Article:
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Macro Lens Techniques: Brilliantly Capture the Sparkle in a Water Droplet

With a macro lens, you can capture magnified shots of small objects like ants and water droplets. Here, I will introduce some techniques to capture a starburst effect in your shot of a water droplet so as to make it even more dramatic. (Reported by: Miki Asai)

EOS 6D/ MP-E65mm f/2.8 1-5x Macro Photo/ FL: 65mm/ Aperture-Priority AE (f/14, 1/50 sec, EV±0)/ ISO 640/ WB: Auto
2 ants were drinking water that clung to the petals of an African daisy. I directed an LED light onto the water droplet, narrowed the aperture, and created starbursts to create a dazzling impression.


Shine an LED light onto the subject and narrow the aperture to f/14 to create starbursts in the water droplet

I thought of creating sparkling starbursts to accent this macro shot of ants and a water droplet with a reflection of a flower. Considering the size of the ants and the water droplet, since you would have to crop the photo if it was taken at actual size, I would recommend using the MP-E65mm f/2.8 1-5x Macro Photo, which allows you to shoot at up to 5x magnification.

I placed a vase containing the African daisy in a garden, and then dripped water over the petals with a syringe-type pipette. Next, I focused on the water droplet using the magnification function in Live View and directed the LED light onto the water droplet. I narrowed the aperture to f/14 to create starbursts from the light reflected off the water droplet. After that, I waited tenaciously for 6 hours for the 2 ants to approach from the 2 sides before I released the shutter. Note that if you squat down for too long, your back may hurt though.


Point: Shine the LED light at an angle from the back

I placed a vase on the ground in the garden and dripped water over the petals of the African daisy. The LED light was set up at the back on the right to shine on the water droplets. I used a tripod to take the shot while maintaining a distance of about 10 -15cm between the lens face and the subject.

The point to note here is the angle of the LED light. It was difficult to find an angle at which starbursts would appear. After setting the aperture to f/14, I moved the position of the LED light to search for such a point.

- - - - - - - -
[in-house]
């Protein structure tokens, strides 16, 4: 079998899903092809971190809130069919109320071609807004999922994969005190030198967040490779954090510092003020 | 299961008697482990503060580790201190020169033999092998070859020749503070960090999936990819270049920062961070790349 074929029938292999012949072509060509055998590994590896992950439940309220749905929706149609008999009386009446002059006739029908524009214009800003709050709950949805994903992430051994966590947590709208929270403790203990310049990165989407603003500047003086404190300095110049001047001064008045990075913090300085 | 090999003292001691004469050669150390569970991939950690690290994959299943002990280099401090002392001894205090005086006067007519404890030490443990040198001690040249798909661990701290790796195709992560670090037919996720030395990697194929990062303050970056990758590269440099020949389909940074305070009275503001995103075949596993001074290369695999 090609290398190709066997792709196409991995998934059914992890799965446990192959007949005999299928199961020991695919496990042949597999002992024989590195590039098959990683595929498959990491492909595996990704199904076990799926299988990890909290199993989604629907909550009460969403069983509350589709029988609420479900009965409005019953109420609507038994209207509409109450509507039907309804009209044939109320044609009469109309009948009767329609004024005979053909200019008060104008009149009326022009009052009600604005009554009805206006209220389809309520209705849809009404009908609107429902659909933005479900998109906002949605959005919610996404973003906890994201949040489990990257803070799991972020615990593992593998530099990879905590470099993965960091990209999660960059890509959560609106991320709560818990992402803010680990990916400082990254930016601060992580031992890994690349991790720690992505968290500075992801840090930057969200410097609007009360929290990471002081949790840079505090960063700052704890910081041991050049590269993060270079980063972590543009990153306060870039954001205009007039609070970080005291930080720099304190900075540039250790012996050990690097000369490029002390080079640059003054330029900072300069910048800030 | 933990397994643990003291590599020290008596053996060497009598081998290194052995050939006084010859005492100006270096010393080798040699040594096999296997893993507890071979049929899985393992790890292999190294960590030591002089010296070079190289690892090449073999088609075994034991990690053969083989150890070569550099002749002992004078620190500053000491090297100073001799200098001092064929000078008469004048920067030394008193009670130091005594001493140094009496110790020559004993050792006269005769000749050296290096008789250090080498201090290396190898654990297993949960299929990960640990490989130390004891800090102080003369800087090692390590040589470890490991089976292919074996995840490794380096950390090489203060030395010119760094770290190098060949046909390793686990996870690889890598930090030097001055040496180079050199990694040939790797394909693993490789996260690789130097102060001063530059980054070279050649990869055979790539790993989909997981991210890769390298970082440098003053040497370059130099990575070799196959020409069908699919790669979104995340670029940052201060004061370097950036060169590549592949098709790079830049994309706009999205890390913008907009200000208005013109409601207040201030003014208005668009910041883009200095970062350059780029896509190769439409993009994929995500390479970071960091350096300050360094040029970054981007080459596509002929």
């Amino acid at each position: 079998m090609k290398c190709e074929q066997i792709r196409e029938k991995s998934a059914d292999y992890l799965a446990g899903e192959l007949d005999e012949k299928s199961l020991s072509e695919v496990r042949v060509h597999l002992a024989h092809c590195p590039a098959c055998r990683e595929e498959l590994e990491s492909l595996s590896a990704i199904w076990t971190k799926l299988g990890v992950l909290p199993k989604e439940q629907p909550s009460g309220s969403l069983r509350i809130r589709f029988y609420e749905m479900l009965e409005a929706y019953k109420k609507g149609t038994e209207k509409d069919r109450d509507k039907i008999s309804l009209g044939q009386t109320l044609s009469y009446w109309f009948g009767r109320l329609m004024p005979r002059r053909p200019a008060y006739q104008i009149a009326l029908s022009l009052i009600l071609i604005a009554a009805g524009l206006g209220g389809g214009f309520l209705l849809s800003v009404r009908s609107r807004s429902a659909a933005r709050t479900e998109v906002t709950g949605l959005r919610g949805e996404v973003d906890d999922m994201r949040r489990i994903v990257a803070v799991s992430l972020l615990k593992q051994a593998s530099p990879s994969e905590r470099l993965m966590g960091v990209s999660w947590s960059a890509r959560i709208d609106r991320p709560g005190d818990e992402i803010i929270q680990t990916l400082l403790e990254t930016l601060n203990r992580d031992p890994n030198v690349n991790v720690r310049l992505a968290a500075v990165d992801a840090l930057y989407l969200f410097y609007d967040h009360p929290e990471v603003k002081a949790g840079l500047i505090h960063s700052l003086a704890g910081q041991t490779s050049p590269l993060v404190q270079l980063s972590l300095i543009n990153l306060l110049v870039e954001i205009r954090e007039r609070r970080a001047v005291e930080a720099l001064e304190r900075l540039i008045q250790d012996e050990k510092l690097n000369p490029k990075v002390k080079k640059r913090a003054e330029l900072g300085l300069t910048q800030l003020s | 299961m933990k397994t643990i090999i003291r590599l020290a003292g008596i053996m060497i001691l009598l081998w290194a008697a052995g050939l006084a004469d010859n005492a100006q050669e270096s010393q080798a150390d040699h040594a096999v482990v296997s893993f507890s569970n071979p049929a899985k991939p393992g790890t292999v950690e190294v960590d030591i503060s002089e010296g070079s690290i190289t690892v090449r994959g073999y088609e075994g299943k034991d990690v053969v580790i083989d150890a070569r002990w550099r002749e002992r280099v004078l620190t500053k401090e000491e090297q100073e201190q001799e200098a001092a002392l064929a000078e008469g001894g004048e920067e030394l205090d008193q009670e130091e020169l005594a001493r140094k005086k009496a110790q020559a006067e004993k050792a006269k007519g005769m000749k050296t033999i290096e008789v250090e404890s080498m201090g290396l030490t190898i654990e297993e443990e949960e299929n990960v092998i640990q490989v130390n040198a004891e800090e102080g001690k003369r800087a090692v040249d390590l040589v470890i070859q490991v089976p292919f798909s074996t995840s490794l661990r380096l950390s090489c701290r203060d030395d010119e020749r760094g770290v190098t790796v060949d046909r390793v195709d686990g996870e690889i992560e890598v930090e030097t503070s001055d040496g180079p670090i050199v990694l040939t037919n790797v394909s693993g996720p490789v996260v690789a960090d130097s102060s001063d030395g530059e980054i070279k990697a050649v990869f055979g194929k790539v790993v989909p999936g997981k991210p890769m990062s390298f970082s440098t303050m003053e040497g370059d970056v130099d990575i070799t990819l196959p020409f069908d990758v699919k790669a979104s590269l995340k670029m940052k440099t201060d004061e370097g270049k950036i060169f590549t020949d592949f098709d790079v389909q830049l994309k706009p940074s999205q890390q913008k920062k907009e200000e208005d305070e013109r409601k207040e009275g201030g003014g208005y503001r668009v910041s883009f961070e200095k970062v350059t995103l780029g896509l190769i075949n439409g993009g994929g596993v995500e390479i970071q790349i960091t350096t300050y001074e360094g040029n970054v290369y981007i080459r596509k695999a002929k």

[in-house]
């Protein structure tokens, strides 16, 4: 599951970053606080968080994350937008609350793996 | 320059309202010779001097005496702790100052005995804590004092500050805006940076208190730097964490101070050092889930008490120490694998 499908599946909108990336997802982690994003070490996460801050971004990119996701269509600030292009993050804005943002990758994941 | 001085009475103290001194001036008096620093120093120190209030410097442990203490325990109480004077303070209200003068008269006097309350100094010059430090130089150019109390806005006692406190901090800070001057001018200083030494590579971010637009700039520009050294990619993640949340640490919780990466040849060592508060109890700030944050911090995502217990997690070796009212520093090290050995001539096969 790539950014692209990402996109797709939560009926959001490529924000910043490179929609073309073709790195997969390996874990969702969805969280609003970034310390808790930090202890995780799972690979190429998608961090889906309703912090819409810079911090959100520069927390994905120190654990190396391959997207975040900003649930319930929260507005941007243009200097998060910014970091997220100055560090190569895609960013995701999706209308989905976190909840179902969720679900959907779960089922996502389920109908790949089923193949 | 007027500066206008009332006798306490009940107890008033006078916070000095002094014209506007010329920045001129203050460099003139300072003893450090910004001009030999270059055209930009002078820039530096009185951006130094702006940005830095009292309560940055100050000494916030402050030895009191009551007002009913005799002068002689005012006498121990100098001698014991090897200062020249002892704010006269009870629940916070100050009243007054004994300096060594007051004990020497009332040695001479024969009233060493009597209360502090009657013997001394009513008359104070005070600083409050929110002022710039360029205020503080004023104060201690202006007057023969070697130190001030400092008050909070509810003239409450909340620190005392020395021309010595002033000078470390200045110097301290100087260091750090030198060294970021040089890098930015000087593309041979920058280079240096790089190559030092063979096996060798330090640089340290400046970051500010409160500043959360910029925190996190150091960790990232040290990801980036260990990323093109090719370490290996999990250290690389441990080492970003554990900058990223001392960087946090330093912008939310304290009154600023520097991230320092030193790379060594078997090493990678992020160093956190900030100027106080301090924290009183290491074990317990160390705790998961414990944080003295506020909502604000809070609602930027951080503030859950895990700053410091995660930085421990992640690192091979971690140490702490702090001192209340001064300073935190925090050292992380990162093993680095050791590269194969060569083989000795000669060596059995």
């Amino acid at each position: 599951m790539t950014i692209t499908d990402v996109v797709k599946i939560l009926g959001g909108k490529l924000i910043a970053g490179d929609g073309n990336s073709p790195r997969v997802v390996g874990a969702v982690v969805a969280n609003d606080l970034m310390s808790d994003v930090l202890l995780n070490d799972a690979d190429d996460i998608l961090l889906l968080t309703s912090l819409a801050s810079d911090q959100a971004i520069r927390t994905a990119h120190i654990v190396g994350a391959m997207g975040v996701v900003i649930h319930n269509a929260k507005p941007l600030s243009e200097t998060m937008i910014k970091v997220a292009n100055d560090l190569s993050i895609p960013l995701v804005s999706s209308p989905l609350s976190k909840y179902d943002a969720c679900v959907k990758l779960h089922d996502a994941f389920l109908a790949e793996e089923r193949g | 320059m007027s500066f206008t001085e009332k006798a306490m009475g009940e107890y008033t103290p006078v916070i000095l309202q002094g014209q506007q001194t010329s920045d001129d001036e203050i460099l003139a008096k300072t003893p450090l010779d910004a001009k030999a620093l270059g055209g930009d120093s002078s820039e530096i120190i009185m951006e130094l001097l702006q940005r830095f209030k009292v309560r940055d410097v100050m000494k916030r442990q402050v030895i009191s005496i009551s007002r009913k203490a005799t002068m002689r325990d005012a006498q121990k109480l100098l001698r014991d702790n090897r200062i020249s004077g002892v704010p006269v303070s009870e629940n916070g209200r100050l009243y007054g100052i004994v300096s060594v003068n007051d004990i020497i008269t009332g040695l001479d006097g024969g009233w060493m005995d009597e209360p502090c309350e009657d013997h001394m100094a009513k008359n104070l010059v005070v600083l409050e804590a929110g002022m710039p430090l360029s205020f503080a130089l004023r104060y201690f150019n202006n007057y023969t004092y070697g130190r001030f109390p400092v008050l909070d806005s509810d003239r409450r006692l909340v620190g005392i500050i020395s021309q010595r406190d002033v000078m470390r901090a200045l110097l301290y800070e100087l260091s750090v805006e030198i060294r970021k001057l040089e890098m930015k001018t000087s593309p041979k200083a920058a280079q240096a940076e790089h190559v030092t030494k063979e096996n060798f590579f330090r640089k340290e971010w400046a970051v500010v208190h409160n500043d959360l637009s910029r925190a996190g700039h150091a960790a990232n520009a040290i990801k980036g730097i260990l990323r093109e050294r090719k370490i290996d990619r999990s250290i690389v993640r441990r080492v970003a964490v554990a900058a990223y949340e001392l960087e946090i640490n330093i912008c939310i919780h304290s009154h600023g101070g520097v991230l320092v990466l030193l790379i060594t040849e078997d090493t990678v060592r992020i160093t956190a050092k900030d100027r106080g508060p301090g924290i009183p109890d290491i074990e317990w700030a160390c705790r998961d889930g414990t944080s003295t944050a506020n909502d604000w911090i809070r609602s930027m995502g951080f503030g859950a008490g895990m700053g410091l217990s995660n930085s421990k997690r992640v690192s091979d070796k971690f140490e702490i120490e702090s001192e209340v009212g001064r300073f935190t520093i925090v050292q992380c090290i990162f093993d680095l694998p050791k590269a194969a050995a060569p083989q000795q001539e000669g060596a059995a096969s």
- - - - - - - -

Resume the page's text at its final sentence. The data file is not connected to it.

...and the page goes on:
Working with the lens: The amount of bokeh does not vary much even with a narrow aperture when shooting close-up photography with a macro lens

When it comes to macro lenses, many people tend to think that it is better to shoot at the maximum aperture in order to create bokeh. However, narrowing the aperture lets you create starbursts. Although you may be concerned over whether the depth of view of the subject will increase and whether the bokeh will disappear, you can shoot up close and narrow the aperture to the minimum with a macro lens without affecting the bokeh too much.


Tip: The f-number affects how the starburst effect looks


Starbursts will appear clearly when you narrow the aperture fully to f/14. In the case of a macro lens, since it is hard to create starbursts with a slight narrowing of the aperture, try using the smallest aperture.



Although the large bokeh appears soft, starbursts will not appear at the maximum aperture of f/2.8. Faint light streaks only start to appear around an aperture of about f/13.


MP-E65mm f/2.8 1-5x Macro Photo


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Miki Asai

Born in Obihiro, Hokkaido. While working as a company employee, she would get her hands on a camera to shoot small objects after finishing work and on her days off. In 2013, she bought the DSLR that she had been longing for and started shooting. One day, she was moved by the morning dew that she saw on a leaf through a macro lens the sight of which was “more beautiful than any gem”. It struck her then that she wanted to photograph the small and beautiful world which exists everywhere but is easily missed and hard to see with the naked eye. Since then, she has continued with her style of photography in pursuit of her goal.


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